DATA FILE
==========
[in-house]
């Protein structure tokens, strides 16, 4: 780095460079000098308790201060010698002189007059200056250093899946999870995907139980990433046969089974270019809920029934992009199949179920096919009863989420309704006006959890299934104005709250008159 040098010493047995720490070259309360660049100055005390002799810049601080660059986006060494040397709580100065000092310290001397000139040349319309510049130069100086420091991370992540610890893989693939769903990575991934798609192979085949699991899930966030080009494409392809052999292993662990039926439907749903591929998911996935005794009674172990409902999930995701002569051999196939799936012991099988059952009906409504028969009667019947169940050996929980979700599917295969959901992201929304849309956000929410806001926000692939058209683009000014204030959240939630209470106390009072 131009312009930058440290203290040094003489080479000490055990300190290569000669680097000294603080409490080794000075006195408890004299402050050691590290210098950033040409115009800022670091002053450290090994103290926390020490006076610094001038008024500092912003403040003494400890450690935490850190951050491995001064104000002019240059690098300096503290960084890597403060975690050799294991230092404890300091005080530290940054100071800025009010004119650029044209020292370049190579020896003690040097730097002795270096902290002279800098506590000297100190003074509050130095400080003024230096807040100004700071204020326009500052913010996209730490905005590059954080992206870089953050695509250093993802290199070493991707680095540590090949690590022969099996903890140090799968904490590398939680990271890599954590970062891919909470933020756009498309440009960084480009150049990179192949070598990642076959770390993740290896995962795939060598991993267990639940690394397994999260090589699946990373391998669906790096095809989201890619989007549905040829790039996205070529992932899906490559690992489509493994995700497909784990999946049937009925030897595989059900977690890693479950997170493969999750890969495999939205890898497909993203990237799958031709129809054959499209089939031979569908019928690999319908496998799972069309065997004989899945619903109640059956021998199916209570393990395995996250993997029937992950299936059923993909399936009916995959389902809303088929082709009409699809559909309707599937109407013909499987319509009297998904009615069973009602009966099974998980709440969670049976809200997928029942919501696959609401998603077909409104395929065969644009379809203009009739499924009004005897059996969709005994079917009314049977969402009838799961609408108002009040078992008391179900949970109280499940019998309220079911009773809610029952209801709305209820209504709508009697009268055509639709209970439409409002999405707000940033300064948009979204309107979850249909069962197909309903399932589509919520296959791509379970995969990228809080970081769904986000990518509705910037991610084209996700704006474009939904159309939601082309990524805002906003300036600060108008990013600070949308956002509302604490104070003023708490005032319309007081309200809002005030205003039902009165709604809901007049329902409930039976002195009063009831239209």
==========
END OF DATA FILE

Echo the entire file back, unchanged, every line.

[in-house]
């Protein structure tokens, strides 16, 4: 780095460079000098308790201060010698002189007059200056250093899946999870995907139980990433046969089974270019809920029934992009199949179920096919009863989420309704006006959890299934104005709250008159 040098010493047995720490070259309360660049100055005390002799810049601080660059986006060494040397709580100065000092310290001397000139040349319309510049130069100086420091991370992540610890893989693939769903990575991934798609192979085949699991899930966030080009494409392809052999292993662990039926439907749903591929998911996935005794009674172990409902999930995701002569051999196939799936012991099988059952009906409504028969009667019947169940050996929980979700599917295969959901992201929304849309956000929410806001926000692939058209683009000014204030959240939630209470106390009072 131009312009930058440290203290040094003489080479000490055990300190290569000669680097000294603080409490080794000075006195408890004299402050050691590290210098950033040409115009800022670091002053450290090994103290926390020490006076610094001038008024500092912003403040003494400890450690935490850190951050491995001064104000002019240059690098300096503290960084890597403060975690050799294991230092404890300091005080530290940054100071800025009010004119650029044209020292370049190579020896003690040097730097002795270096902290002279800098506590000297100190003074509050130095400080003024230096807040100004700071204020326009500052913010996209730490905005590059954080992206870089953050695509250093993802290199070493991707680095540590090949690590022969099996903890140090799968904490590398939680990271890599954590970062891919909470933020756009498309440009960084480009150049990179192949070598990642076959770390993740290896995962795939060598991993267990639940690394397994999260090589699946990373391998669906790096095809989201890619989007549905040829790039996205070529992932899906490559690992489509493994995700497909784990999946049937009925030897595989059900977690890693479950997170493969999750890969495999939205890898497909993203990237799958031709129809054959499209089939031979569908019928690999319908496998799972069309065997004989899945619903109640059956021998199916209570393990395995996250993997029937992950299936059923993909399936009916995959389902809303088929082709009409699809559909309707599937109407013909499987319509009297998904009615069973009602009966099974998980709440969670049976809200997928029942919501696959609401998603077909409104395929065969644009379809203009009739499924009004005897059996969709005994079917009314049977969402009838799961609408108002009040078992008391179900949970109280499940019998309220079911009773809610029952209801709305209820209504709508009697009268055509639709209970439409409002999405707000940033300064948009979204309107979850249909069962197909309903399932589509919520296959791509379970995969990228809080970081769904986000990518509705910037991610084209996700704006474009939904159309939601082309990524805002906003300036600060108008990013600070949308956002509302604490104070003023708490005032319309007081309200809002005030205003039902009165709604809901007049329902409930039976002195009063009831239209």